Take your sandwich game to the next level with Star Wars–shaped sandwich cutters! From sandwiches to sides and desserts, these easy-to-make, irresistible recipes feature iconic scenes from across the saga. Photographs featuring Star Wars figurines re-creating epic moments from the films provide an extra helping of humor.
Writer: Lara Starr
Photographer: Angie Cao
Publisher: Chronicle Books
Publication Type: Children’s Cookbook
Page Count: 64
Retail Price: $22.99
Release Date: September 25, 2018
“Take charge of the culinary controls and make delicious breakfasts, lunches, dinners, snacks, and desserts–all inspired by…sandwiches!” The cookbook, packaged in a box next to plastic Millennium Falcon and Chewbacca sandwich cutters, opens with this statement, and certainly you will discover some incredible smells making these sweet and savory treats inspired by our favorite scoundrel and Wookiee.
The recipes are fairly typical foods given clever Star Wars names with reference to the original trilogy, sequels, and the stand-alone film but only take on Star Wars shapes if you choose to use the provided cutters. Most of the recipes are next well-photographed Star Wars scenes perfectly staged with action figures.
Since young Han and Chewie are on the cover, the recipes feature irresistible names inspired by Han Solo scenes. Some of my favorites are:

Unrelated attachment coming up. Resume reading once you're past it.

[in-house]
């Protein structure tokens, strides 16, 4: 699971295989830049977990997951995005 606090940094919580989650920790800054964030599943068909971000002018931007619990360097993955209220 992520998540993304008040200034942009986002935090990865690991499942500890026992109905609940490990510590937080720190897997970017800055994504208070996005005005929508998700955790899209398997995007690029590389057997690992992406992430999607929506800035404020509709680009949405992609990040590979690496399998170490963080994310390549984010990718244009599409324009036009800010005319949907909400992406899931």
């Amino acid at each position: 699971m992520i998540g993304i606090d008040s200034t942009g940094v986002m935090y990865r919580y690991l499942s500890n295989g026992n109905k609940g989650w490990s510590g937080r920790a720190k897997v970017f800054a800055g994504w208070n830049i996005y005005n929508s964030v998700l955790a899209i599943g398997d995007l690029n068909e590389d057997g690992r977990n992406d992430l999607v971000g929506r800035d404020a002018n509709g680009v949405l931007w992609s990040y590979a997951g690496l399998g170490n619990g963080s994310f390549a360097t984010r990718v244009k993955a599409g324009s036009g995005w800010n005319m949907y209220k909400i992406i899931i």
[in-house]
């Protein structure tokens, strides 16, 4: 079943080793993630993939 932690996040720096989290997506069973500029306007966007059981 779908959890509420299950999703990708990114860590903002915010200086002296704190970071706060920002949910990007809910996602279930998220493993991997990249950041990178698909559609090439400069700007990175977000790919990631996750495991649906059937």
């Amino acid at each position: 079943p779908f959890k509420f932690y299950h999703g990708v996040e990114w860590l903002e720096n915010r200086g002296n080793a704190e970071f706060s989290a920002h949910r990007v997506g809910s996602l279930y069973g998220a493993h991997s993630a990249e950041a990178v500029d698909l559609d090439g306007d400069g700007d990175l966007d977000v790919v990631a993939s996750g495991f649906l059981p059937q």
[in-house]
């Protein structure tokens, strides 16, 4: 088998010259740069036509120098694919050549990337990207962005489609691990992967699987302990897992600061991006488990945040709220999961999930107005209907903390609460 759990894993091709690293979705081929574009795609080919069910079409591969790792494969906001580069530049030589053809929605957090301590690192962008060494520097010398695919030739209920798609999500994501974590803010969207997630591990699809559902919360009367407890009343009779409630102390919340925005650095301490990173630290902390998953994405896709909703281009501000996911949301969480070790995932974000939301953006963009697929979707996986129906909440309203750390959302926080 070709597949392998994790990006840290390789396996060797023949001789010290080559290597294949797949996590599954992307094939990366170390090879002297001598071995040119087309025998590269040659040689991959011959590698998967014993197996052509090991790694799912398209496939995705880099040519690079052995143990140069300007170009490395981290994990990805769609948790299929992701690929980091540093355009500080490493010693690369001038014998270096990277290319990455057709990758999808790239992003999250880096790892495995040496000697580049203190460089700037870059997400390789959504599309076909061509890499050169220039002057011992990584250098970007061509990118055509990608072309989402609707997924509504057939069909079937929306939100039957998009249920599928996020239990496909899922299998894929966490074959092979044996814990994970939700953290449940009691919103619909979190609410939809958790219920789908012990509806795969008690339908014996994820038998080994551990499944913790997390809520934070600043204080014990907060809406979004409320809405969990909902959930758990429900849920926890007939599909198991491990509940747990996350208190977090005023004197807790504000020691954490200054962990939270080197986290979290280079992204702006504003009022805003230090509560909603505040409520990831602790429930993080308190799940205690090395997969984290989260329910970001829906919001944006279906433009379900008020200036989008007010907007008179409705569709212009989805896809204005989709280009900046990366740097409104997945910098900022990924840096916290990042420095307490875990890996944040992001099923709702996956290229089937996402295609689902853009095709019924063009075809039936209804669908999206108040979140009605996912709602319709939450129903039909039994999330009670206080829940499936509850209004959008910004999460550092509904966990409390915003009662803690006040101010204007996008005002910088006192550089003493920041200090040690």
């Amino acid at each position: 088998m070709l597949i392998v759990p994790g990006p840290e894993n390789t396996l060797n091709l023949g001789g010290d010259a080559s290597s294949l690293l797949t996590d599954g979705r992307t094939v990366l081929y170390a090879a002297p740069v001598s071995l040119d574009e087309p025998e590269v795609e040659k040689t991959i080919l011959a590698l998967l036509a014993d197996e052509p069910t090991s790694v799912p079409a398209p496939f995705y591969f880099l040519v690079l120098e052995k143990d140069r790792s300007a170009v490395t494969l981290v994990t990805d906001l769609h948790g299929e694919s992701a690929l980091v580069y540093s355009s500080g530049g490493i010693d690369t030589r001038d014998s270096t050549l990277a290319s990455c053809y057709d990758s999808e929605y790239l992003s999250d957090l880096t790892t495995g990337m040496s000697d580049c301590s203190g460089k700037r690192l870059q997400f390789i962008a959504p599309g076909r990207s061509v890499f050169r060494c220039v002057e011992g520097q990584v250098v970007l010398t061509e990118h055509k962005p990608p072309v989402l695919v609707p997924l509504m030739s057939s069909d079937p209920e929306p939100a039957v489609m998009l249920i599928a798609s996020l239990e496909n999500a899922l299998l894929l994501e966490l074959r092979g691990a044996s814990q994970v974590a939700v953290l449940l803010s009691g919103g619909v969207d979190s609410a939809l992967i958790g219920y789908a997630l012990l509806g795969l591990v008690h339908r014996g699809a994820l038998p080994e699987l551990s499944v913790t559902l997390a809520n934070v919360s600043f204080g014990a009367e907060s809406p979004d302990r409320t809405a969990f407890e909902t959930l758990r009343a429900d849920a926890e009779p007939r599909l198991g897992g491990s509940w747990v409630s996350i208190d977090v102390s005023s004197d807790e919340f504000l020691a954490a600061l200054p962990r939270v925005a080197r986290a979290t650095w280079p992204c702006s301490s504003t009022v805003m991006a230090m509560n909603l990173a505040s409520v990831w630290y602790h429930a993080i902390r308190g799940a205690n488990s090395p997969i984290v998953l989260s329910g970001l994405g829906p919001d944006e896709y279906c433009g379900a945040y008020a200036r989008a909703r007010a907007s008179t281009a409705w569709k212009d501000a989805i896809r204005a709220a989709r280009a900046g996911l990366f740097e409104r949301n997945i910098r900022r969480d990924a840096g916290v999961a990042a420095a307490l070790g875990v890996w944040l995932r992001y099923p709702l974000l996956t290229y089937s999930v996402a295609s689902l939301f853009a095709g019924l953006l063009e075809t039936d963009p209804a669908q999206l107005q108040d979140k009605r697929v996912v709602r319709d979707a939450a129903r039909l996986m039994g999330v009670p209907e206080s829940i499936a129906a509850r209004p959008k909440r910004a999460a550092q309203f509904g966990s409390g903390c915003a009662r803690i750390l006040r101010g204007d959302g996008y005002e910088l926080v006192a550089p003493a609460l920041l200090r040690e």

- Quesogreedos: the quesogreedos are stacked as the table around which Greedo and Han Solo sit in their famous Mos Eisley Cantina confrontation. Han has his feet up on the quesogreedos. The recipe for these bean-and-cheese snacks gives instructions for using the cutter, but it’s not clear if they used the cutter for the quesogreedos in the photo.
- Scruffy-Looking Nerf Burgers: these sound especially delicious to me — pulled pork in round, corn bread buns. The Empire Strikes Back Leia and Han action figures are having an intense conversation next to a tower of the burgers.
- Mimban Mud Pies: these chocorific concoctions are chocolate cookies filled with chocolate ice cream. The scene with the recipe is from Solo; it’s of Chewbacca, and instead of being in a mud pit on Mimban, he is covered in chocolate, in a chocolate pit, holding one of the cookies, standing amongst more of them.
- Sabacc Slices: The image is of young Han and Lando involved in a Sabacc game. They are sitting around a table made of bread slices, the top of table is the Sabacc slice — essentially avocado toast.
Have no delusions of grandeur; the recipes range from simple, no-cook projects for little ones, like Falcon-shaped peanut butter sandwiches to a bit more involved ones for older kids, like the Cloud City Cookies — Falcon shaped cookies dipped in white chocolate — yum! There is nothing too complicated or fancy, so this is also a great resource for an food-preparation-inept adults, like me.
The recipes are easy to follow (with the grams equivalent for cups in parentheticals), but young kids will need an adult for the cutting, handling of raw meats, and the use of a mixer and food processor. Some of the recipes provide alternatives for aspiring chefs and eaters with food sensitivities and allergies.